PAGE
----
This hen cardinal is engaging in sunning, a widespread yet poorly understood behavior. Sunning postures of various sorts have been reported in over 50 families of birds. Way back in 1957, Doris Hauser published a paper reporting her observations of sunning behavior in 33 species of birds from Florida and North Carolina. In the last several decades there has been a lot of research on thermoregulation in birds and the importance of basking behaviors in regulating body temperature, yet there has been very little peer-reviewed research on the types of sunning behavior Doris Hauser documented. It’s still not clear why they do it.
The most obvious explanation is simply regulation of core body temperature; birds are mostly endothermic (“warm-blooded”), using metabolic heat to maintain a high body temperature. However, many birds use ectothermy (use of external sources of heat to regulate body temperature) occasionally to supplement their metabolically-derived heat, and lower their energy needs by doing so. Both turkey and black vultures are frequently seen basking in the morning before they leave the roost. Roadrunners have a characteristic body posture they use to bask early in the morning; basking birds reduce their metabolic rate by up to 40% compared with other roadrunners in the same conditions that aren’t basking. Anhingas and cormorants both use stereotyped, spread-wing basking postures to aid in drying their wings after diving.
But that’s not what the hen cardinal was doing, or the other species in Hauser’s study. In all of these birds, sunning is most frequent when air temperatures are high, and the bird is in strong, direct sunlight. Using external heat to maintain their body temperature isn’t needed in these conditions – the bigger problem for birds sunning at mid-day is keeping their body temperature from rising too high. Many species engage in gular flutter or panting while they are sunning; these behaviors increase the flow of air over their mouth and throat, evaporating water and cooling the bird off in the process. So these birds are adopting postures that expose as much body or feather surface as possible to direct sunlight, and in the process are absorbing so much heat that they have to use evaporative cooling to prevent overheating. It doesn’t sound like body temperature regulation is the main adaptive function for my cardinal hen. I see this same behavior, with the same general pattern of occurrence, in red-bellied woodpeckers, mourning and ground doves, blue jays, northern mockingbirds, Carolina wrens, tufted titmice, and cardinals.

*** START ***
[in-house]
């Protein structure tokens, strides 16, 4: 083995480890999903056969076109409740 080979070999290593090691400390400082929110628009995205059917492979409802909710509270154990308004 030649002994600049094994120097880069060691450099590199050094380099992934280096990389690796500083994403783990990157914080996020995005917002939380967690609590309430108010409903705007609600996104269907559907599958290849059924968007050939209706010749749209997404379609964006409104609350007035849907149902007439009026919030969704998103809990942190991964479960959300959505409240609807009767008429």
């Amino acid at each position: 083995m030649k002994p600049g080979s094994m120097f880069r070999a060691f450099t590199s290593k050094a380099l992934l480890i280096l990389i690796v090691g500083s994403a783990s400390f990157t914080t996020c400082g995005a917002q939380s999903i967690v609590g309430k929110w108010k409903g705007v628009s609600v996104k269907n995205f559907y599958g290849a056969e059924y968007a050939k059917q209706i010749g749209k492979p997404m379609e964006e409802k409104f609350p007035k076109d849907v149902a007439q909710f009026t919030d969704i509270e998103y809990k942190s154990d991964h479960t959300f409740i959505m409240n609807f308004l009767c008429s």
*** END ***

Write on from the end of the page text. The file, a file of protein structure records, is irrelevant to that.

The transition between other behaviors and sunning can be so abrupt that it seems to occur almost as an involuntary reflex in response to a specific set of environmental conditions, including ambient temperature and strength of insolation. Hauser suggested that there are actually two behaviors involved – voluntary and compulsive sunning. I’m not sure if many bird physiologists or behaviorists buy the latter, but it’s easy to see how she came to this conclusion; initiation of sunning behavior often appears as if it is beyond the bird’s conscious control, as if some internal switch were thrown and they are compelled to obey the urge.
Other benefits of sunning have been suggested. Components of preen oil have been shown to convert to Vitamin D when exposed to sunlight, which may then be ingested when the bird preens; direct insolation of exposed skin almost certainly increases Vitamin D production by the cells of the epidermis, as it does in most vertebrates.
The explanation that makes most sense to me is that sunning is a way of controlling ectoparasites, like feather lice, mites, fleas, and ticks. The idea is that what the birds are doing is heating their skin and feather surfaces to high temperatures that the bird can endure for short periods of time, but the parasites can’t. High skin/feather temperatures may kill some ectoparasites directly, or it may cause them to move around more trying to avoid the heat, allowing the preening bird to pick them off more easily. Sunning behavior is often combined with bouts of preening.
The only experimental study I’m aware of testing this idea used artificial wings made from feathers of black noddies (a widespread oceanic tern), that were exposed to two conditions – sun vs. shade. The researchers placed feather lice collected from wild noddies on the wing feathers, and recorded their fate. Wings “basking” in the sun reached temperatures high enough to kill about half of the lice, while lice on wings in the shade all survived. It’s not surprising that black noddies spend a lot of time in their stereotyped sunning postures.
The ectoparasite hypothesis and the Vitamin D hypothesis are not mutually exclusive; it’s entirely possible that birds involved in sunning are increasing their fitness in multiple ways.
The taxonomic range of birds that use some form of sunning posture, presumably to control parasites, is broad. For many years I puzzled over the basking behavior I sometimes see in great blue herons, in which the bird faces the sun and droops its wings to the side to form a sort of parabolic dish with which to collect sunlight. I nearly always see this behavior in hot weather, rarely in cold. The herons are nearly always engaged in gular flutter, bills agape to dissipate excess heat. The apparent paradox of birds basking to the point of hyperthermia had me scratching my head for a long time. I still scratch my head a lot, but for new and improved reasons.